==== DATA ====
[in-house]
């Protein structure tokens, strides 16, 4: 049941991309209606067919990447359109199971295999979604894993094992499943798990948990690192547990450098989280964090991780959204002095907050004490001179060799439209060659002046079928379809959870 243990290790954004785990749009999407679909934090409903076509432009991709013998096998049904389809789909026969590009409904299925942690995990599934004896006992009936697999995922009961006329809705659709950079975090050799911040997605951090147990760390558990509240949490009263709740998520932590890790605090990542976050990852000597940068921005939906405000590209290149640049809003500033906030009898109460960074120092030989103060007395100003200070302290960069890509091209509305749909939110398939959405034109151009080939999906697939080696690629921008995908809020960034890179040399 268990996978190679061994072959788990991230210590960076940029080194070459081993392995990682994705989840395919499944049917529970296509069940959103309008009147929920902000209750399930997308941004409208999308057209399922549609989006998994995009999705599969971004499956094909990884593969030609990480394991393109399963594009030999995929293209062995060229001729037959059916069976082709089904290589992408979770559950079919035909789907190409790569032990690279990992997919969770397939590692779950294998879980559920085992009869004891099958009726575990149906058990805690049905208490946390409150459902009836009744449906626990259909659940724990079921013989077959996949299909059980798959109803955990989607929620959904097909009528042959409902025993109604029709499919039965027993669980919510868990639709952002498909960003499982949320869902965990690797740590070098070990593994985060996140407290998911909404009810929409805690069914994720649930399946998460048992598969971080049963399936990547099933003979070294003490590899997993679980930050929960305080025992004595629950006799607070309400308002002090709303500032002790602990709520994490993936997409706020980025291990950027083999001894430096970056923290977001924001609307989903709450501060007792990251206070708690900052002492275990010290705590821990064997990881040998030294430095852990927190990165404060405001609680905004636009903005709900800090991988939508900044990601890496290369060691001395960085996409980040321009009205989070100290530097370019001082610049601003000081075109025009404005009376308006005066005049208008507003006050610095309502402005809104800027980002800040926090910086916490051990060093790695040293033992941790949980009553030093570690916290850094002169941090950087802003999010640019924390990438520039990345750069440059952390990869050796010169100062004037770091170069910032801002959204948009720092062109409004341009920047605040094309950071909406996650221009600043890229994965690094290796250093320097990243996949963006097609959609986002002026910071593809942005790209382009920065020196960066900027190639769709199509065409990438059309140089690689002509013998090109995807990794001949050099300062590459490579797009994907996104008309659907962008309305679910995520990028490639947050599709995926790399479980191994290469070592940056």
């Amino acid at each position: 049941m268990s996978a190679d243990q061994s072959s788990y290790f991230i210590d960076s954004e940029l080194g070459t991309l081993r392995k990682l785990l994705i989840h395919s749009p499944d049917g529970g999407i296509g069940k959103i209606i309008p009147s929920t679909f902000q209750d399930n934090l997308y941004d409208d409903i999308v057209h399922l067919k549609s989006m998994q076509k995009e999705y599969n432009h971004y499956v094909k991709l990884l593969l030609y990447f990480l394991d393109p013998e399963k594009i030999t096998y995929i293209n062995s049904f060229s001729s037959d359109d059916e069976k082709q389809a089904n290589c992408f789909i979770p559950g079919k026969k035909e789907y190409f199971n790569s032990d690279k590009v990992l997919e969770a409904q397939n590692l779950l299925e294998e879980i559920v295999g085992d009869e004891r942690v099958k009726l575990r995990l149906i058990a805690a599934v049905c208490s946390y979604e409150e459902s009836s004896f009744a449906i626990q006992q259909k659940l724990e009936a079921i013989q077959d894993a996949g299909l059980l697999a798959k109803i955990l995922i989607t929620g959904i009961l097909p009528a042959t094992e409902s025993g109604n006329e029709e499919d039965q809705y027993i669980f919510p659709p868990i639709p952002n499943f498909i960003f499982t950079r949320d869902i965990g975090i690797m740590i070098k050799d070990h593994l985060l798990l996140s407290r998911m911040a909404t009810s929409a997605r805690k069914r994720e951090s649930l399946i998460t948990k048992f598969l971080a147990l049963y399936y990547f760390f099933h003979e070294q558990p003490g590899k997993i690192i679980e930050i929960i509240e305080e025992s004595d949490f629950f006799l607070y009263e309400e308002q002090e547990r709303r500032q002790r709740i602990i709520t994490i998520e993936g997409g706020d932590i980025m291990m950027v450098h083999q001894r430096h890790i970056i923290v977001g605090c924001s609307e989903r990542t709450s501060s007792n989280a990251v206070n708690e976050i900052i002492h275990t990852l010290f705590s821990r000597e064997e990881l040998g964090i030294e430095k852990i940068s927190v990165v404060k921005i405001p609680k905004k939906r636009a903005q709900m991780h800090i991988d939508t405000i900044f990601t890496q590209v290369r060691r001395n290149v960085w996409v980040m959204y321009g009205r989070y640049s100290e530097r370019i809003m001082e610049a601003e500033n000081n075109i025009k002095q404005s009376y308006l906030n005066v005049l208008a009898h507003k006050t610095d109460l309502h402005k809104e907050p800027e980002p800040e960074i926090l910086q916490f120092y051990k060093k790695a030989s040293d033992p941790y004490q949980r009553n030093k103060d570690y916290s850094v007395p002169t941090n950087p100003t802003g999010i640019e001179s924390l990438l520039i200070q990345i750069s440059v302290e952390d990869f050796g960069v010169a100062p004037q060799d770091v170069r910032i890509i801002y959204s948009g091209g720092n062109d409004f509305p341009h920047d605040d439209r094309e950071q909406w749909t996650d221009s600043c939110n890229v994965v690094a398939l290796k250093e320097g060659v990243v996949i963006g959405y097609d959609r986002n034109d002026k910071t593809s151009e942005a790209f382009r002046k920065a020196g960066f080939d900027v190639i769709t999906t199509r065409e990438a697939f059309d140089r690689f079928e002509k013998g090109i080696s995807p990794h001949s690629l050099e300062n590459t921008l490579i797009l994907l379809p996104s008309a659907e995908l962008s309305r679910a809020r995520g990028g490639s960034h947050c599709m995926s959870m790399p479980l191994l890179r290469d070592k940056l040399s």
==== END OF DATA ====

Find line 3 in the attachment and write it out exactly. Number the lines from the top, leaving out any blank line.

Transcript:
């Amino acid at each position: 049941m268990s996978a190679d243990q061994s072959s788990y290790f991230i210590d960076s954004e940029l080194g070459t991309l081993r392995k990682l785990l994705i989840h395919s749009p499944d049917g529970g999407i296509g069940k959103i209606i309008p009147s929920t679909f902000q209750d399930n934090l997308y941004d409208d409903i999308v057209h399922l067919k549609s989006m998994q076509k995009e999705y599969n432009h971004y499956v094909k991709l990884l593969l030609y990447f990480l394991d393109p013998e399963k594009i030999t096998y995929i293209n062995s049904f060229s001729s037959d359109d059916e069976k082709q389809a089904n290589c992408f789909i979770p559950g079919k026969k035909e789907y190409f199971n790569s032990d690279k590009v990992l997919e969770a409904q397939n590692l779950l299925e294998e879980i559920v295999g085992d009869e004891r942690v099958k009726l575990r995990l149906i058990a805690a599934v049905c208490s946390y979604e409150e459902s009836s004896f009744a449906i626990q006992q259909k659940l724990e009936a079921i013989q077959d894993a996949g299909l059980l697999a798959k109803i955990l995922i989607t929620g959904i009961l097909p009528a042959t094992e409902s025993g109604n006329e029709e499919d039965q809705y027993i669980f919510p659709p868990i639709p952002n499943f498909i960003f499982t950079r949320d869902i965990g975090i690797m740590i070098k050799d070990h593994l985060l798990l996140s407290r998911m911040a909404t009810s929409a997605r805690k069914r994720e951090s649930l399946i998460t948990k048992f598969l971080a147990l049963y399936y990547f760390f099933h003979e070294q558990p003490g590899k997993i690192i679980e930050i929960i509240e305080e025992s004595d949490f629950f006799l607070y009263e309400e308002q002090e547990r709303r500032q002790r709740i602990i709520t994490i998520e993936g997409g706020d932590i980025m291990m950027v450098h083999q001894r430096h890790i970056i923290v977001g605090c924001s609307e989903r990542t709450s501060s007792n989280a990251v206070n708690e976050i900052i002492h275990t990852l010290f705590s821990r000597e064997e990881l040998g964090i030294e430095k852990i940068s927190v990165v404060k921005i405001p609680k905004k939906r636009a903005q709900m991780h800090i991988d939508t405000i900044f990601t890496q590209v290369r060691r001395n290149v960085w996409v980040m959204y321009g009205r989070y640049s100290e530097r370019i809003m001082e610049a601003e500033n000081n075109i025009k002095q404005s009376y308006l906030n005066v005049l208008a009898h507003k006050t610095d109460l309502h402005k809104e907050p800027e980002p800040e960074i926090l910086q916490f120092y051990k060093k790695a030989s040293d033992p941790y004490q949980r009553n030093k103060d570690y916290s850094v007395p002169t941090n950087p100003t802003g999010i640019e001179s924390l990438l520039i200070q990345i750069s440059v302290e952390d990869f050796g960069v010169a100062p004037q060799d770091v170069r910032i890509i801002y959204s948009g091209g720092n062109d409004f509305p341009h920047d605040d439209r094309e950071q909406w749909t996650d221009s600043c939110n890229v994965v690094a398939l290796k250093e320097g060659v990243v996949i963006g959405y097609d959609r986002n034109d002026k910071t593809s151009e942005a790209f382009r002046k920065a020196g960066f080939d900027v190639i769709t999906t199509r065409e990438a697939f059309d140089r690689f079928e002509k013998g090109i080696s995807p990794h001949s690629l050099e300062n590459t921008l490579i797009l994907l379809p996104s008309a659907e995908l962008s309305r679910a809020r995520g990028g490639s960034h947050c599709m995926s959870m790399p479980l191994l890179r290469d070592k940056l040399s």